I resent the comment which contained the word's 'Third World Country"...Hungary is NOT a third world country!lilamila
Some of the comments indeed verify the sentence: "Hungarians are fiercely proud of their country". And not just proud, but very touchy too. So what if some online article calls it a third world country? It is what it is. Some facilities, infrastructure and economic indicators like unemployment can be worse/better than other first-world countries. Who cares.. If things are so great in the first world, why are people emigrating from there to Hungary???Mirin123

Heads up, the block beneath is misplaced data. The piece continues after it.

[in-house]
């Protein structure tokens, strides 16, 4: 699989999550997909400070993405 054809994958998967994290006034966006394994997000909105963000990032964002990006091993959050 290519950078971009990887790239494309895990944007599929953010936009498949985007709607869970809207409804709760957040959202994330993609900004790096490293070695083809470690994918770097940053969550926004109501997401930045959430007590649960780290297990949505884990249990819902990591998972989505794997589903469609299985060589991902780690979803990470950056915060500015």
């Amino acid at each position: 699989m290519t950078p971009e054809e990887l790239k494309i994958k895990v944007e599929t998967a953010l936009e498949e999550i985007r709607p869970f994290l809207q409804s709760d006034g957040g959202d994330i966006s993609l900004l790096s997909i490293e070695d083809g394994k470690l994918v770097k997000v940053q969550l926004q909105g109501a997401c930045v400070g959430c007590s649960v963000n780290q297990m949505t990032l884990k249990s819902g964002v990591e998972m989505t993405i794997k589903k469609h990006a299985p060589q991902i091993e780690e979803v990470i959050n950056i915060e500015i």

If you want to learn a language that most people don't understand and wish to communicate in private learn Hungarian. Yes it is difficult to learn but once you began to understand it becomes easier with the exception of learning the vocabulary. I love speaking to my wife when we travel in her native language. We seldom run across anyone who knows what we are saying unless it's a Hungarian of course. I find it a practical language where things are described exactly like they are seen such as sun following flowers - sun flowers. I say that vocabulary is difficult because they rarely use root words in other languages like French, Spanish, English and Latin. They have their own vocabulary and at times have actually had commisions to keep it so, creating words to fit their own culture. As to the suggestions that it is a third world country that comment only shows ignorance of the state. I remember when I first came here one of the ladies I was excorting on a day trip was from Texas. We had just finished having coffee at a cafe and I told them that we were going down to the old city wall to do some shopping. She asked me "Can we get a piece of the wall?" Of course my answer was "sorry honey but I think you are talking about the Berlin Wall". She asked "is that the wall?" Hungary has came a long way since the 1990s. It's safe and inexpensive for expats. I prefer it over the many places in the world that I have traveled and lived and have retired here. You will find the beuarcracy no different than that of the US. Medical care is not the standard of the US but it most certainly is not as expensive. I remember when I had surgery here it was great and other than the limited pain medications just as good as the US Standard. I think I have a little experience with the medical system both personally and having worked in the medical system for the past 45 years. 7 of which were here arranging care of a workforce of greater than 3000. Very seldom do the physicians not spend time with me and they actually talk with me and learn who I am. People come here from all over the world to have their dentist issues solved. My last bridge work has lasted 10 years now - no problems. So, I am pleased with those systems as are many. You can find fault with any wherever you go.